NEWS AND ISSUES


Statement by New York State Senator Duane
before a Joint Hearing on the Co-Location
of P.S. 452 with Existing Schools at M044
(100 West 77 Street, Manhattan)


April 13, 2010

My name is Thomas K. Duane and I represent New York Statefs 29th Senate District, which includes the portion of Community School District 3 (D3) below West 85th Street. I thank the New York City Department of Education (DOE), the School Leadership Teams, and the D3 Community District Education Council (CEC3) for hosting tonightfs hearing on the proposal to co-locate PS 452, a new three-section elementary school, with existing schools in M044 at 100 West 77 Street. In light of the persistent and systemic overcrowding in the area, I am in support of this proposal, which would create 75 new kindergarten seats in its first year.

For many years, I have joined public school parents and parent associations, CEC3, Community Board 7 (CB7), and fellow elected officials in calling for a new school on the Upper West Side. The past decadefs development boom has brought hundreds of new school-age children into the area, and there has been a marked increase in the percentage of students attending the schools for which they are zoned, yet there has been no commensurate increase in school seats. The failure of DOE and the New York City School Construction Authority (SCA) to take these factors into account when developing enrollment projections and utilization rates on which to base capital planning produced severe overcrowding in many D3 schools. It is a postive step that DOE has heard the concerns of D3 stakeholders and proposed to create PS 452 in M044 – a building located in the area where school overcrowding is most severe.

As I and other area elected officials noted in a March 17 letter to DOE Chancellor Joel Klein and SCA President Sharon Greenberger, concerns about the future capacity of M044 remain. It is essential that DOE and SCA detail their plans to accommodate all of the schools co-located within the building as soon as possible and I regret that we have yet to receive a response to our request. Moreover, it is important to recognize that PS. 452 would not solve all of the overcrowding problems in D3. Indeed, it is projected that a number of wait-listed students would not be accommodated at PS 452 and would likely have to travel through two or more zones to a school with available seats. Furthermore, many other D3 schools would remain overcrowded.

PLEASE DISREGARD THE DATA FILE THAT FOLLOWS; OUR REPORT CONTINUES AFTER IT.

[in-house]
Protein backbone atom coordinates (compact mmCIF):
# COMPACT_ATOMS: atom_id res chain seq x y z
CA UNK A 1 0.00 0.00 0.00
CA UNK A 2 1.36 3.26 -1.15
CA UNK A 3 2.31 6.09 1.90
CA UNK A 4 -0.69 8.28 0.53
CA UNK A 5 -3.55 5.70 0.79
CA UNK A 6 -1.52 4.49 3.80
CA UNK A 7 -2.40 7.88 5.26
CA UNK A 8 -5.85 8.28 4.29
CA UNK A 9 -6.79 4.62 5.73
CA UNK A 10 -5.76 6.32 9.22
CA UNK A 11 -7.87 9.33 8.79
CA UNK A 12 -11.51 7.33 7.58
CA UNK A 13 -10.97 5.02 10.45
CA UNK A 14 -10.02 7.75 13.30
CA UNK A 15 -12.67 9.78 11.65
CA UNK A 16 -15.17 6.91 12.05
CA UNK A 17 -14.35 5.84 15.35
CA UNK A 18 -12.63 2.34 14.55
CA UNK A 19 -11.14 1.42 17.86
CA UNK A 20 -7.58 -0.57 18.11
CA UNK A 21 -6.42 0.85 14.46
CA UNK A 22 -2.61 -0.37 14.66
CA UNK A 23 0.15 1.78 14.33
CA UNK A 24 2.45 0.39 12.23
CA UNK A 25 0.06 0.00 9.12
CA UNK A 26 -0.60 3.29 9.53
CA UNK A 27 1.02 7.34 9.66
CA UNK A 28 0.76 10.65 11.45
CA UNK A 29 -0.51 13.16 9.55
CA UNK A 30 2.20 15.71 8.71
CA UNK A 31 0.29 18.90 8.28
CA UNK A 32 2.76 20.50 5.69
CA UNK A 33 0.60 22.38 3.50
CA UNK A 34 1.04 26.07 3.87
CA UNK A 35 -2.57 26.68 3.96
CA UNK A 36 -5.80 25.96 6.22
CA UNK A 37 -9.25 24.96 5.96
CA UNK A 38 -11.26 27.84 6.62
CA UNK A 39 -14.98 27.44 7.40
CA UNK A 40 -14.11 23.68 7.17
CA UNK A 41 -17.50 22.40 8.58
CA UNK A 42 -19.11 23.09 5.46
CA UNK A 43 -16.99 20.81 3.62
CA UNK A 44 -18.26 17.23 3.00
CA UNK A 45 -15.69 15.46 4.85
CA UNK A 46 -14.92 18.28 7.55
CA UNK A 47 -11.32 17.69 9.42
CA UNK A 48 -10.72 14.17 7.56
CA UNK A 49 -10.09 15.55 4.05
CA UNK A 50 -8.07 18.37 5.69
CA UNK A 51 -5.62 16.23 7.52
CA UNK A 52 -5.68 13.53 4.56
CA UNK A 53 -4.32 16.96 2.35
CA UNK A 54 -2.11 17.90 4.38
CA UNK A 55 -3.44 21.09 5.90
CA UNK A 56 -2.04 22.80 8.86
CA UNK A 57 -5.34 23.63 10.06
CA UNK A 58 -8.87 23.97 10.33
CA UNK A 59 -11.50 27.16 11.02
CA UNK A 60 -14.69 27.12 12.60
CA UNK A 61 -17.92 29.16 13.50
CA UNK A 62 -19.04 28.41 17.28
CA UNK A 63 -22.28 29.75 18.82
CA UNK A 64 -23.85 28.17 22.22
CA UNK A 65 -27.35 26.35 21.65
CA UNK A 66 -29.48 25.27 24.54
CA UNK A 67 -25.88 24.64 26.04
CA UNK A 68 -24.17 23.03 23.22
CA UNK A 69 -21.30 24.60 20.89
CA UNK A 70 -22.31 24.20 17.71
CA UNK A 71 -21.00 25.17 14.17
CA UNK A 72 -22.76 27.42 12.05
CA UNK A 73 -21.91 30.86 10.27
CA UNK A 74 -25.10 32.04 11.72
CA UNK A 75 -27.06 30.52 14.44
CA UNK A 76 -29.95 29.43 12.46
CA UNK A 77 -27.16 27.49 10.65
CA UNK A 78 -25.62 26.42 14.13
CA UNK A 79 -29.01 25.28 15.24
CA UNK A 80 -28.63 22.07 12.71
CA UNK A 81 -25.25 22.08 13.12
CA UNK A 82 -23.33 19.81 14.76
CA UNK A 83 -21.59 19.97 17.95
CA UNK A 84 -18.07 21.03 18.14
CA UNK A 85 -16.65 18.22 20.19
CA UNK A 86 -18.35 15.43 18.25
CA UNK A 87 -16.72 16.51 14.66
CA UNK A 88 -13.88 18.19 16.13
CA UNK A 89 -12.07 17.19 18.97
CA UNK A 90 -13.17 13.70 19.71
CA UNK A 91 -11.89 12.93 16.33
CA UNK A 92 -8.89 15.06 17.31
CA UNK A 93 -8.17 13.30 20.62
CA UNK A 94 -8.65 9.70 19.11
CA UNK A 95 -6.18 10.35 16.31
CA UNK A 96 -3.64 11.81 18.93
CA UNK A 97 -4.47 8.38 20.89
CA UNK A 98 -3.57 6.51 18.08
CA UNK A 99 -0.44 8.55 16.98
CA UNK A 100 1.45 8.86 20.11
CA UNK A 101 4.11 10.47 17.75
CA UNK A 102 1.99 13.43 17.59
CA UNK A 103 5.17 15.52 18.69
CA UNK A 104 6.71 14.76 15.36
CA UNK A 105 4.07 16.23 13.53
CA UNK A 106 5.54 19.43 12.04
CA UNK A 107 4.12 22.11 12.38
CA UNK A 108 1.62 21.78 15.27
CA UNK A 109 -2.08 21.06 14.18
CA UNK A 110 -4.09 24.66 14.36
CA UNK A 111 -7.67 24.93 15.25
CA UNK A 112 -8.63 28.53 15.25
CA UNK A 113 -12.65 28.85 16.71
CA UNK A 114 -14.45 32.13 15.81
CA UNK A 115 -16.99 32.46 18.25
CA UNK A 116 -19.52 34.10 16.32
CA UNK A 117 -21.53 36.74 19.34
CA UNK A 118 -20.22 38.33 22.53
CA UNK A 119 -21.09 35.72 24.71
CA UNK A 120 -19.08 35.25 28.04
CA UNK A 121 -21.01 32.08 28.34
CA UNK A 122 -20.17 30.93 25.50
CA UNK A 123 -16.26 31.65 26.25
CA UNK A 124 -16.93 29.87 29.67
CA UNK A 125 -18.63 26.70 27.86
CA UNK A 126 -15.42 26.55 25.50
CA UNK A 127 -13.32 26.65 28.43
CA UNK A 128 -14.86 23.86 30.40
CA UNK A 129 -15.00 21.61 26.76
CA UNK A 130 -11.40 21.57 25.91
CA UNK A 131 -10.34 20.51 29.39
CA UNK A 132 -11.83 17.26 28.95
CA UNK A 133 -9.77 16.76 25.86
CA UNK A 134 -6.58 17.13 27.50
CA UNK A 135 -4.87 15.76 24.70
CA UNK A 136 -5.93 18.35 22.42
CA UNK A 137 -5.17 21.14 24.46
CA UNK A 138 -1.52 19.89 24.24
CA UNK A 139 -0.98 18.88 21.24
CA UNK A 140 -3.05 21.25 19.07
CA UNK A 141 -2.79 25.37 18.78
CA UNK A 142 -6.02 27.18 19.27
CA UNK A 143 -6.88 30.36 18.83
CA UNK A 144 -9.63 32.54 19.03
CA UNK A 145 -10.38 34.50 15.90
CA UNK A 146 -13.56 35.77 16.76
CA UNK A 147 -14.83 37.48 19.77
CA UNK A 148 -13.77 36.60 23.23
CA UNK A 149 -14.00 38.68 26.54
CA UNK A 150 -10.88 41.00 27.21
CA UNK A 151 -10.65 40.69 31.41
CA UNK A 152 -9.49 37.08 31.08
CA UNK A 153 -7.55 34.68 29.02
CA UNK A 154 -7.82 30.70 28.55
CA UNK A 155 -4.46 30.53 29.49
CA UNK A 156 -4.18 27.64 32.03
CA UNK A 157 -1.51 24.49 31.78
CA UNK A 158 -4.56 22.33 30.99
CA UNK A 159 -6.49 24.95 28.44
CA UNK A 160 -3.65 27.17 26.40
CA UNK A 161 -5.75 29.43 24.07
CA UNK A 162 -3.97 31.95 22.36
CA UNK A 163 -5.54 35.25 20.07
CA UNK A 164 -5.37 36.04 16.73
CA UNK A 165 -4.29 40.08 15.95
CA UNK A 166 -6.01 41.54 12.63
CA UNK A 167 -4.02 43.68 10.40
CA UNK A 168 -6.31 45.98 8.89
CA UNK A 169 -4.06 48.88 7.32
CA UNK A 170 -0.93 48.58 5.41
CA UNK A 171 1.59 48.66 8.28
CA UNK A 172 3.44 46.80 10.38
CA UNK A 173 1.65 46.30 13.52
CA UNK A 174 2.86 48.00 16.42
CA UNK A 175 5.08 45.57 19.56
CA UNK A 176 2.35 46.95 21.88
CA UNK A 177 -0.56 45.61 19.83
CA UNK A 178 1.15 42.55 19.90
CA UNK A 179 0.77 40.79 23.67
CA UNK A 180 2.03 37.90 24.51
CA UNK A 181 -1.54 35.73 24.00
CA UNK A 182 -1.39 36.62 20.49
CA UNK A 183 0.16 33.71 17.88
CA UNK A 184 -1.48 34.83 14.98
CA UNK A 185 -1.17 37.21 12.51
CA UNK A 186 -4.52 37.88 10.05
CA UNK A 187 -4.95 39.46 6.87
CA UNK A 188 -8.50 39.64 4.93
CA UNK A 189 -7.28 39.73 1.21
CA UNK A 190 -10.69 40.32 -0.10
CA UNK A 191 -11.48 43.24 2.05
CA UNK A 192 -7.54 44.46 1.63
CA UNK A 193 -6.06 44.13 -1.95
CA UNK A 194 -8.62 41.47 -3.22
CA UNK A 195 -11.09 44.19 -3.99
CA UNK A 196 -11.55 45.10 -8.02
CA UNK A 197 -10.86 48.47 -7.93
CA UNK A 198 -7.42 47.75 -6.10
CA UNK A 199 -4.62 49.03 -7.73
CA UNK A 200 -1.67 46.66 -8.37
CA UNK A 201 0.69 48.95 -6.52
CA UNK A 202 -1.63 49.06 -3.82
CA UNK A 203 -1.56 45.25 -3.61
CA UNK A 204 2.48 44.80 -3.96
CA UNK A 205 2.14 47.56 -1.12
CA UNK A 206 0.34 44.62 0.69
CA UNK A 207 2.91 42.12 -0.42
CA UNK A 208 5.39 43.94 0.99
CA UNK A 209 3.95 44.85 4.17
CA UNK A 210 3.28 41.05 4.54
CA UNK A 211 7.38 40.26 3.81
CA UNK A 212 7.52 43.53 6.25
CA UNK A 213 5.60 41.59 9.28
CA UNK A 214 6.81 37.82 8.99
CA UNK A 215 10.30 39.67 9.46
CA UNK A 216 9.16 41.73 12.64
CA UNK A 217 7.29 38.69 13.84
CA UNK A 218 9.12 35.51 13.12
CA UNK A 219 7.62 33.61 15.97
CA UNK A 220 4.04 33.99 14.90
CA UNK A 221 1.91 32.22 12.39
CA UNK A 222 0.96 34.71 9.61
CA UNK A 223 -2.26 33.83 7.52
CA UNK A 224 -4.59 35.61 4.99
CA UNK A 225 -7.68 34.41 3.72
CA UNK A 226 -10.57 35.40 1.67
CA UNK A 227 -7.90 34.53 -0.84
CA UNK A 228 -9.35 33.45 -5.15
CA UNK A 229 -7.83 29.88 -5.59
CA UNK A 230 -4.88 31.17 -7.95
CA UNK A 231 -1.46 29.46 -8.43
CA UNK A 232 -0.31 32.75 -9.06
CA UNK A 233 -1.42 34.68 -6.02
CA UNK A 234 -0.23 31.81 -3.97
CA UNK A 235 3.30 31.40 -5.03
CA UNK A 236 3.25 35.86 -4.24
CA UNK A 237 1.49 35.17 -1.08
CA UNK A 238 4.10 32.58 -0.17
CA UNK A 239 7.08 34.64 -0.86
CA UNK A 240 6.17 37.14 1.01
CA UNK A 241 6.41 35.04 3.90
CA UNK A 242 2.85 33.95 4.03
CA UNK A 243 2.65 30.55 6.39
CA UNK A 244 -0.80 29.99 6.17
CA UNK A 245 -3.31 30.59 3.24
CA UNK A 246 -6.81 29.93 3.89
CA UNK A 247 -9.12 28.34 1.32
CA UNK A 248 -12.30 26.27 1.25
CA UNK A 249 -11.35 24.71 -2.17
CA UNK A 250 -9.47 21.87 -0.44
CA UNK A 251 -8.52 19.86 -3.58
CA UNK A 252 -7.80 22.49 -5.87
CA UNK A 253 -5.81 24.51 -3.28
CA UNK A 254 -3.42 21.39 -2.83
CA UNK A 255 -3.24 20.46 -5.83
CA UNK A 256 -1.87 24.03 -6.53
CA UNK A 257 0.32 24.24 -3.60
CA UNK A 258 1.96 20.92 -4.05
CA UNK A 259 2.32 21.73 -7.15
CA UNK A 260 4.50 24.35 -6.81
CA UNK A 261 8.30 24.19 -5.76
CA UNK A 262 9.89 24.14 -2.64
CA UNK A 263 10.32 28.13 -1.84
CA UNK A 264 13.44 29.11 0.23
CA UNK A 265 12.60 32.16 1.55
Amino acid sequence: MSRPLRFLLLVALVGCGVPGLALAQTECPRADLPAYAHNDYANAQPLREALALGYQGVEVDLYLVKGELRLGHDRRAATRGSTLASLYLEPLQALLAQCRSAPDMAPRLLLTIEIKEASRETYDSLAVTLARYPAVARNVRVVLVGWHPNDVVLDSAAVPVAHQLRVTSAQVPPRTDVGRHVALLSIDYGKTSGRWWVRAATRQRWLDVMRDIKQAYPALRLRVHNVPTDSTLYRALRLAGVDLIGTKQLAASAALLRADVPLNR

Nonetheless, I strongly believe that this proposal is the only responsible way forward and its benefits would ripple throughout the area. Without the creation of this new school, DOE would have to identify an additional 75 seats in the district for next year, inevitably eliminating schoolsf prized special programs and converting scarce cluster rooms into core instructional space. Nearby PS 191 will almost certainly be filled to capacity with zoned students and overflow from PS 199, thus schools farther to the north would likely be most adversely impacted. A successful and fully-utilized PS 452 would ensure that such drastic measures are unnecessary.

The need for a new elementary school is clear. Patchwork measures like the rezonings and relocations implemented last year tear apart communities and do nothing to address the structural deficiencies that cause overcrowding. PS 452 is a concrete step towards alleviating overcrowding in D3 now and in years to come. I thank CEC3, CB7, and the many parents who have offered invaluable insights and cogent arguments throughout this challenging process, and DOE for recognizing the needs of the community and proposing a viable solution.


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